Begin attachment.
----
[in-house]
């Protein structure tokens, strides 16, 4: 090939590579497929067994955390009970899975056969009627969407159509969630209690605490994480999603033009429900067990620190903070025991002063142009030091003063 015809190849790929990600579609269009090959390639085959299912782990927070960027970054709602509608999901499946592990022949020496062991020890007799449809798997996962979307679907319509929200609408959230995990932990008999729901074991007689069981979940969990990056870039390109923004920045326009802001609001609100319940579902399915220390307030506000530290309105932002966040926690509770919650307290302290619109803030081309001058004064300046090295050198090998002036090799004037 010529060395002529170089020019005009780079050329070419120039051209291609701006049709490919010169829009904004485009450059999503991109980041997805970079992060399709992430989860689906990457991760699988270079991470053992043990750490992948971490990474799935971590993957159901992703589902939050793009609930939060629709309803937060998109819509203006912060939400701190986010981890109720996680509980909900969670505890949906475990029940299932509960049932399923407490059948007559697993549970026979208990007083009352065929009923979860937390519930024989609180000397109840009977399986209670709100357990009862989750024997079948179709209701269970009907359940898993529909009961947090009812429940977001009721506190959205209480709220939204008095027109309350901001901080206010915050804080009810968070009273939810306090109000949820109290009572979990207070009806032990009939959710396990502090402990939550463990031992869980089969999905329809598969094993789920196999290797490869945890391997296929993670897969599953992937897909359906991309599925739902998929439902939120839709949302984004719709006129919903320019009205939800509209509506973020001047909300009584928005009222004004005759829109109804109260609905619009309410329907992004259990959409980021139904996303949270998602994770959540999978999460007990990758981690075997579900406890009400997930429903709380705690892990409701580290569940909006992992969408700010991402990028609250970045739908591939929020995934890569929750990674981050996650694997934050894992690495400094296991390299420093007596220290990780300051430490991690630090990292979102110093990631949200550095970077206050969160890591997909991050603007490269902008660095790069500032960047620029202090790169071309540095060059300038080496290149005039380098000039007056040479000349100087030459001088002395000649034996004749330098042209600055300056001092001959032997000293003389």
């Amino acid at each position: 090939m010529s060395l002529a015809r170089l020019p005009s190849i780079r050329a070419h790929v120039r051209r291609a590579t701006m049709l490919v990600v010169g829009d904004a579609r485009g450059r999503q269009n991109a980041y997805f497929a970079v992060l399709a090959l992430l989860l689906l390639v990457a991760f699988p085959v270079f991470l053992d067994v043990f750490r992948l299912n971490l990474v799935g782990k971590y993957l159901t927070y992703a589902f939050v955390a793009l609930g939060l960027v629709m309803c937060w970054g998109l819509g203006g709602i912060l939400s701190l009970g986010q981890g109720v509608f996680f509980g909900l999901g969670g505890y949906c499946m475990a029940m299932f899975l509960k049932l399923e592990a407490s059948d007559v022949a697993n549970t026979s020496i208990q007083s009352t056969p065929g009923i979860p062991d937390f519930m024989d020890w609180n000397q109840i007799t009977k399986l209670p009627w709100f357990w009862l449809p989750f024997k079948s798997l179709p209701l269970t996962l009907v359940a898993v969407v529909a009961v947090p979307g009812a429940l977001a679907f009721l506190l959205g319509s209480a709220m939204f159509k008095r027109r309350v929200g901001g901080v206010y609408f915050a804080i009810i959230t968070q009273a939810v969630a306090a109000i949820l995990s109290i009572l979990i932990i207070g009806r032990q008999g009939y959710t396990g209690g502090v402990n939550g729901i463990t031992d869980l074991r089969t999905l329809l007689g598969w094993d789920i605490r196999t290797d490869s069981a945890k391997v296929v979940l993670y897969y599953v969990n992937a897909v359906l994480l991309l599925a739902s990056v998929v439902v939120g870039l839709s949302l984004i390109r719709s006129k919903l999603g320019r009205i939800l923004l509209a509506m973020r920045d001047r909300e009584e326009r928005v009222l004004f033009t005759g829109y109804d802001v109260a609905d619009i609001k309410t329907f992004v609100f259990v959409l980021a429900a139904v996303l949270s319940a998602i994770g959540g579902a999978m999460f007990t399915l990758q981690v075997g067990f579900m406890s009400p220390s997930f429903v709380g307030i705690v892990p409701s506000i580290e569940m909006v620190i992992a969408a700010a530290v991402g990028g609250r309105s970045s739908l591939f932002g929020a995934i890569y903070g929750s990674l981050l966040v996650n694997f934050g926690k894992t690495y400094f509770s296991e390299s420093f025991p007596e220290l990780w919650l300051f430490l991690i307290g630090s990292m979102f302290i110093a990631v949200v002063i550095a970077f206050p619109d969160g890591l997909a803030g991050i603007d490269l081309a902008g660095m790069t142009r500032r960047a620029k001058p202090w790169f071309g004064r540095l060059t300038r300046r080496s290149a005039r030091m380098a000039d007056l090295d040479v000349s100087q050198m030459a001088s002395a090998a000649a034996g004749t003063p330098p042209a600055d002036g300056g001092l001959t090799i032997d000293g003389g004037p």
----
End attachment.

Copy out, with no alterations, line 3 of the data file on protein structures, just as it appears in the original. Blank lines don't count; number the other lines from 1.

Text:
């Amino acid at each position: 090939m010529s060395l002529a015809r170089l020019p005009s190849i780079r050329a070419h790929v120039r051209r291609a590579t701006m049709l490919v990600v010169g829009d904004a579609r485009g450059r999503q269009n991109a980041y997805f497929a970079v992060l399709a090959l992430l989860l689906l390639v990457a991760f699988p085959v270079f991470l053992d067994v043990f750490r992948l299912n971490l990474v799935g782990k971590y993957l159901t927070y992703a589902f939050v955390a793009l609930g939060l960027v629709m309803c937060w970054g998109l819509g203006g709602i912060l939400s701190l009970g986010q981890g109720v509608f996680f509980g909900l999901g969670g505890y949906c499946m475990a029940m299932f899975l509960k049932l399923e592990a407490s059948d007559v022949a697993n549970t026979s020496i208990q007083s009352t056969p065929g009923i979860p062991d937390f519930m024989d020890w609180n000397q109840i007799t009977k399986l209670p009627w709100f357990w009862l449809p989750f024997k079948s798997l179709p209701l269970t996962l009907v359940a898993v969407v529909a009961v947090p979307g009812a429940l977001a679907f009721l506190l959205g319509s209480a709220m939204f159509k008095r027109r309350v929200g901001g901080v206010y609408f915050a804080i009810i959230t968070q009273a939810v969630a306090a109000i949820l995990s109290i009572l979990i932990i207070g009806r032990q008999g009939y959710t396990g209690g502090v402990n939550g729901i463990t031992d869980l074991r089969t999905l329809l007689g598969w094993d789920i605490r196999t290797d490869s069981a945890k391997v296929v979940l993670y897969y599953v969990n992937a897909v359906l994480l991309l599925a739902s990056v998929v439902v939120g870039l839709s949302l984004i390109r719709s006129k919903l999603g320019r009205i939800l923004l509209a509506m973020r920045d001047r909300e009584e326009r928005v009222l004004f033009t005759g829109y109804d802001v109260a609905d619009i609001k309410t329907f992004v609100f259990v959409l980021a429900a139904v996303l949270s319940a998602i994770g959540g579902a999978m999460f007990t399915l990758q981690v075997g067990f579900m406890s009400p220390s997930f429903v709380g307030i705690v892990p409701s506000i580290e569940m909006v620190i992992a969408a700010a530290v991402g990028g609250r309105s970045s739908l591939f932002g929020a995934i890569y903070g929750s990674l981050l966040v996650n694997f934050g926690k894992t690495y400094f509770s296991e390299s420093f025991p007596e220290l990780w919650l300051f430490l991690i307290g630090s990292m979102f302290i110093a990631v949200v002063i550095a970077f206050p619109d969160g890591l997909a803030g991050i603007d490269l081309a902008g660095m790069t142009r500032r960047a620029k001058p202090w790169f071309g004064r540095l060059t300038r300046r080496s290149a005039r030091m380098a000039d007056l090295d040479v000349s100087q050198m030459a001088s002395a090998a000649a034996g004749t003063p330098p042209a600055d002036g300056g001092l001959t090799i032997d000293g003389g004037p």